Healthcare quality measurements consider diverse factors to reveal the issues, and timely address them to improve cost savings, patient outcomes, and overall efficiency of services. In the United States, Healthcare Effectiveness Data and Information Set (HEDIS) established domains of care through which initiatives, interventions, technologies’ implementation, and nursing practitioners’ performance can be evaluated (National Committee for Quality Assurance [NCQA], n.d.). HEDIS includes more than 90 factors to assess the work of primary care facilities, and, based on them, interventions for quality improvement can be developed, implemented, and evaluated (NCQA, n.d.). Indeed, Childhood Immunization Status (CIS) is the effectiveness of care measurement, which displays how the population vaccinates the children and reveals any challenges in that healthcare domain. Primary care nursing practitioners aware of the issues related to CIS can impact the situation through interventions or evidence-based decision-making in communication with the patients. The strategies’ selection must address statistical data, healthcare systems’ effectiveness, and possible obstacles. This paper aims to develop three interventions to improve the CIS performance measure in primary care and evaluate their impact on patient outcomes, cost savings, and NPs ratings.
Childhood Immunization Status in Primary Care
CIS is the performance measurement that addresses how many children received the injections s for the preventative diseases, and therefore reveals the effectiveness of healthcare facility’s interventions to promote immunizations. This criterion is especially crucial in times of increased discussions about vaccination’s importance due to the COVID-19 pandemic’s elimination challenge. Indeed, NPs today need to be aware of the latest evidence-based strategies to promote immunizations for children and be capable of convincing parents to make the right decisions. NCQA (n.d.) states that “vaccination coverage must be maintained to prevent a resurgence of vaccine-preventable diseases.” Furthermore, underdelivering immunizations can lead to illnesses costly to the citizens, healthcare systems, and, in the worst cases, it will increase national mortality rates.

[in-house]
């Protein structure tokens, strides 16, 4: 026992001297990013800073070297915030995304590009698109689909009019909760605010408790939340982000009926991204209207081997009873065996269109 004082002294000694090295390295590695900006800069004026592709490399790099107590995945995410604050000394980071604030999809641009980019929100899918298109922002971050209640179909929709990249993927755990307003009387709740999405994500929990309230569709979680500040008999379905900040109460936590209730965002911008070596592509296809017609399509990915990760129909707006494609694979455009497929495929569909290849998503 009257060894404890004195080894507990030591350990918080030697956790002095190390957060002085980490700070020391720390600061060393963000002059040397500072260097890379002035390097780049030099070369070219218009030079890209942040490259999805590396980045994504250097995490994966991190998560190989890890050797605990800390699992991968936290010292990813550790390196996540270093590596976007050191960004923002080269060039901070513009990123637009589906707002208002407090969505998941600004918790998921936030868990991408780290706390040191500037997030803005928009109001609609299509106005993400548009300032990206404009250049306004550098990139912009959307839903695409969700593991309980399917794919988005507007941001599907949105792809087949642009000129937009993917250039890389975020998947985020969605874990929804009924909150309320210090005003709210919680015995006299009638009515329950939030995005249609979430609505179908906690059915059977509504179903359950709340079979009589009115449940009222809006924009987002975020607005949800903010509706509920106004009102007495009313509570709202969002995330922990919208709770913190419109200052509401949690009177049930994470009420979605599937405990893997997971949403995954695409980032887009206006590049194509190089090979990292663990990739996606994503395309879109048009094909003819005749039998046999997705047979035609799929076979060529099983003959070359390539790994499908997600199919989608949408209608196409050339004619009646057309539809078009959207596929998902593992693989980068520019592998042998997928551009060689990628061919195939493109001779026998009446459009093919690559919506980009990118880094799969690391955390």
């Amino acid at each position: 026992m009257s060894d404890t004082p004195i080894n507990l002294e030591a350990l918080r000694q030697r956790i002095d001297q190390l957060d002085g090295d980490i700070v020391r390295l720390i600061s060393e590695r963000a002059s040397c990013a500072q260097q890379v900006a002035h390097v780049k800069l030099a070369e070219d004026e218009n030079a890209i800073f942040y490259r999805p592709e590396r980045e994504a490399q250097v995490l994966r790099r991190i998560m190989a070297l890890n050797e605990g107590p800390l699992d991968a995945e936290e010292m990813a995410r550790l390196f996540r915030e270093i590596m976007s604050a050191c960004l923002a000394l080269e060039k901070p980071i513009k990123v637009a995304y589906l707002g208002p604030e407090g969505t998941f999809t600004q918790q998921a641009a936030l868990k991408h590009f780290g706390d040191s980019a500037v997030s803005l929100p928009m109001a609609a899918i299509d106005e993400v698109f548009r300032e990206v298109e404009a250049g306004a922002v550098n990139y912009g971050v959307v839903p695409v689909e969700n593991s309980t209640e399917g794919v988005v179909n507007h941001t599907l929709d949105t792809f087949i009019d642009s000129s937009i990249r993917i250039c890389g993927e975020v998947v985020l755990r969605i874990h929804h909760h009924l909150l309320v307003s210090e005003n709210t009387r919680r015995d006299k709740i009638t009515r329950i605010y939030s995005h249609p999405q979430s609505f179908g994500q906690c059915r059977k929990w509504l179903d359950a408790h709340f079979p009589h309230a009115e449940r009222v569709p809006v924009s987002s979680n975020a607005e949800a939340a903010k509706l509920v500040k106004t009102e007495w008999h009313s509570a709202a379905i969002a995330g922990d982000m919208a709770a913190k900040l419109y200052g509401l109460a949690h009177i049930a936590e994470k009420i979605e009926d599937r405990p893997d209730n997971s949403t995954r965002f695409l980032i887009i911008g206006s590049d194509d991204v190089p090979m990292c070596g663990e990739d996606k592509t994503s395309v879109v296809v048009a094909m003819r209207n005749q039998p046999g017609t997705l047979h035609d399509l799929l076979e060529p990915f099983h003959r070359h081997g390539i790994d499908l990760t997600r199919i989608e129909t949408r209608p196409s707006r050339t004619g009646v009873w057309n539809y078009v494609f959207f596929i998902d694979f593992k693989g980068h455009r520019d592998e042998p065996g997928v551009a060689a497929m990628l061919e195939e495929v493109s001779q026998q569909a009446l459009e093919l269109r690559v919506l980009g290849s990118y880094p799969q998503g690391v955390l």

Performance measurement of CIS can become a valuable mark of effectiveness for the primary care facility and reveal the problems to address through NPs’ activities and interventions. Patient outcomes depend on the quality of operations, communications, and the procedures’ results (Frew & Lutz, 2017). Practitioners can impact each criterion to make evidence-based decisions, solve the short-term problems, and improve their own ratings in the long run. Interventions are divided on the type of activities or aspects of a challenge to address and can be environmental, behavioral, preventative, therapeutic, or legislative (Ozawa et al., 2018). Primary care organizations can improve the CIS measurement through multiple programs, operations, and treatment activities aimed to influence patient outcomes and their awareness of the vaccinations’ vitality. The interventions involving NPs to improve healthcare quality and practitioner’s rates are educational to influence behavior, preventive to increase the CIS, and environmental to help decrease the infections’ development risks.
Behavioral Intervention: Educational Program